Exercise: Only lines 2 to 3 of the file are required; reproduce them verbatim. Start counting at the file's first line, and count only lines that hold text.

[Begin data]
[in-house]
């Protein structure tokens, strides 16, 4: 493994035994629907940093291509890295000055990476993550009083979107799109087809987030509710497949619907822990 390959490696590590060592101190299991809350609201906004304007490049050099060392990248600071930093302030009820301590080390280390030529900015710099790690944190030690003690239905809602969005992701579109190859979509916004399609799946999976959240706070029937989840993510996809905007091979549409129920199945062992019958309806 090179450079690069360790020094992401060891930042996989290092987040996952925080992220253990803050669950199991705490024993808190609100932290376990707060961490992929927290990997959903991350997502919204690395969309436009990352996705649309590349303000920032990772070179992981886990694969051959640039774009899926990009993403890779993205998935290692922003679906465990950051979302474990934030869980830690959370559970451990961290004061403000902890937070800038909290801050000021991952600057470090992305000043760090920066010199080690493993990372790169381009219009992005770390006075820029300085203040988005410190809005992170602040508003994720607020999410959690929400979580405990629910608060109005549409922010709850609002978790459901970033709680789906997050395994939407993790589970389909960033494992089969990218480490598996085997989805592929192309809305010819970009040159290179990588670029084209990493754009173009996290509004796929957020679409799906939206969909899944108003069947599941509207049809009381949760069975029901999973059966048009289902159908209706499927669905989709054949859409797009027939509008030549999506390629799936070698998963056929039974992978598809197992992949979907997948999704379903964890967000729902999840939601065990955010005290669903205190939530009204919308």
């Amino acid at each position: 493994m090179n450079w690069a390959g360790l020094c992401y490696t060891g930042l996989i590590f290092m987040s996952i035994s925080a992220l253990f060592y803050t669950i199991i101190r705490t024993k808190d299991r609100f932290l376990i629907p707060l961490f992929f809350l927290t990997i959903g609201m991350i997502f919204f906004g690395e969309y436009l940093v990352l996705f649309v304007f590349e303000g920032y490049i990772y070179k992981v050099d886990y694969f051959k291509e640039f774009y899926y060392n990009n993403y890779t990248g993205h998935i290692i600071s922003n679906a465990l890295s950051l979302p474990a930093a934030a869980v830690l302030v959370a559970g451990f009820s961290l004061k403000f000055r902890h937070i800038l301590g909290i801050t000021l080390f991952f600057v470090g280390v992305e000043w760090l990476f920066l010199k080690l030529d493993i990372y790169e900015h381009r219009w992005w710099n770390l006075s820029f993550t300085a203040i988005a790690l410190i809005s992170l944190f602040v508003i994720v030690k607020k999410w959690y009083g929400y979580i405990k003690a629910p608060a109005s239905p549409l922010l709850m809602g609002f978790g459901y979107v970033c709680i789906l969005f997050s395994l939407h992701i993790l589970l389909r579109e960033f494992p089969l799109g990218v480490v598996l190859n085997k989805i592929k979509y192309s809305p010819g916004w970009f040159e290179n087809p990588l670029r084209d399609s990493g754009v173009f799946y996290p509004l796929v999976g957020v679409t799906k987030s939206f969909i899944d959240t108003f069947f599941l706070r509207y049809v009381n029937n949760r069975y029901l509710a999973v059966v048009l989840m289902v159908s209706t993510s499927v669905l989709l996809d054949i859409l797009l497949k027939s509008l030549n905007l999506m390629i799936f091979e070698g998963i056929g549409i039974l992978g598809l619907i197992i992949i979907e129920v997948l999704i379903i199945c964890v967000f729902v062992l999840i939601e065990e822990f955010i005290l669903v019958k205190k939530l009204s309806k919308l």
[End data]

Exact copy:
């Protein structure tokens, strides 16, 4: 493994035994629907940093291509890295000055990476993550009083979107799109087809987030509710497949619907822990 390959490696590590060592101190299991809350609201906004304007490049050099060392990248600071930093302030009820301590080390280390030529900015710099790690944190030690003690239905809602969005992701579109190859979509916004399609799946999976959240706070029937989840993510996809905007091979549409129920199945062992019958309806 090179450079690069360790020094992401060891930042996989290092987040996952925080992220253990803050669950199991705490024993808190609100932290376990707060961490992929927290990997959903991350997502919204690395969309436009990352996705649309590349303000920032990772070179992981886990694969051959640039774009899926990009993403890779993205998935290692922003679906465990950051979302474990934030869980830690959370559970451990961290004061403000902890937070800038909290801050000021991952600057470090992305000043760090920066010199080690493993990372790169381009219009992005770390006075820029300085203040988005410190809005992170602040508003994720607020999410959690929400979580405990629910608060109005549409922010709850609002978790459901970033709680789906997050395994939407993790589970389909960033494992089969990218480490598996085997989805592929192309809305010819970009040159290179990588670029084209990493754009173009996290509004796929957020679409799906939206969909899944108003069947599941509207049809009381949760069975029901999973059966048009289902159908209706499927669905989709054949859409797009027939509008030549999506390629799936070698998963056929039974992978598809197992992949979907997948999704379903964890967000729902999840939601065990955010005290669903205190939530009204919308």
């Amino acid at each position: 493994m090179n450079w690069a390959g360790l020094c992401y490696t060891g930042l996989i590590f290092m987040s996952i035994s925080a992220l253990f060592y803050t669950i199991i101190r705490t024993k808190d299991r609100f932290l376990i629907p707060l961490f992929f809350l927290t990997i959903g609201m991350i997502f919204f906004g690395e969309y436009l940093v990352l996705f649309v304007f590349e303000g920032y490049i990772y070179k992981v050099d886990y694969f051959k291509e640039f774009y899926y060392n990009n993403y890779t990248g993205h998935i290692i600071s922003n679906a465990l890295s950051l979302p474990a930093a934030a869980v830690l302030v959370a559970g451990f009820s961290l004061k403000f000055r902890h937070i800038l301590g909290i801050t000021l080390f991952f600057v470090g280390v992305e000043w760090l990476f920066l010199k080690l030529d493993i990372y790169e900015h381009r219009w992005w710099n770390l006075s820029f993550t300085a203040i988005a790690l410190i809005s992170l944190f602040v508003i994720v030690k607020k999410w959690y009083g929400y979580i405990k003690a629910p608060a109005s239905p549409l922010l709850m809602g609002f978790g459901y979107v970033c709680i789906l969005f997050s395994l939407h992701i993790l589970l389909r579109e960033f494992p089969l799109g990218v480490v598996l190859n085997k989805i592929k979509y192309s809305p010819g916004w970009f040159e290179n087809p990588l670029r084209d399609s990493g754009v173009f799946y996290p509004l796929v999976g957020v679409t799906k987030s939206f969909i899944d959240t108003f069947f599941l706070r509207y049809v009381n029937n949760r069975y029901l509710a999973v059966v048009l989840m289902v159908s209706t993510s499927v669905l989709l996809d054949i859409l797009l497949k027939s509008l030549n905007l999506m390629i799936f091979e070698g998963i056929g549409i039974l992978g598809l619907i197992i992949i979907e129920v997948l999704i379903i199945c964890v967000f729902v062992l999840i939601e065990e822990f955010i005290l669903v019958k205190k939530l009204s309806k919308l």